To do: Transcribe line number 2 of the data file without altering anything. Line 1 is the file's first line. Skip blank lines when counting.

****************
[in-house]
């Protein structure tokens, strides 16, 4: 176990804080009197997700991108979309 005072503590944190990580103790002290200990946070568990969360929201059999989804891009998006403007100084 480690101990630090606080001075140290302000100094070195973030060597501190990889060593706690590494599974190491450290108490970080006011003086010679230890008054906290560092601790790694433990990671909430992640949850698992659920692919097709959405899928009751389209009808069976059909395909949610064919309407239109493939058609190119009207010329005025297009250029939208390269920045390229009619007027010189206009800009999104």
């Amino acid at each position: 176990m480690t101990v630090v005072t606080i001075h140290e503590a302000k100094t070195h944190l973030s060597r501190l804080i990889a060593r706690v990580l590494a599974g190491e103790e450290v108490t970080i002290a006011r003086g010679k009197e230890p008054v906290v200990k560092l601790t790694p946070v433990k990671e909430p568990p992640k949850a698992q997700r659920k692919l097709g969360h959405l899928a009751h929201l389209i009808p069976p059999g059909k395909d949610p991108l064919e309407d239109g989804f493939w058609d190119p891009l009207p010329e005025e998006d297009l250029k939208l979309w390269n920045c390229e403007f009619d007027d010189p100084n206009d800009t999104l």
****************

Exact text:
């Protein structure tokens, strides 16, 4: 176990804080009197997700991108979309 005072503590944190990580103790002290200990946070568990969360929201059999989804891009998006403007100084 480690101990630090606080001075140290302000100094070195973030060597501190990889060593706690590494599974190491450290108490970080006011003086010679230890008054906290560092601790790694433990990671909430992640949850698992659920692919097709959405899928009751389209009808069976059909395909949610064919309407239109493939058609190119009207010329005025297009250029939208390269920045390229009619007027010189206009800009999104």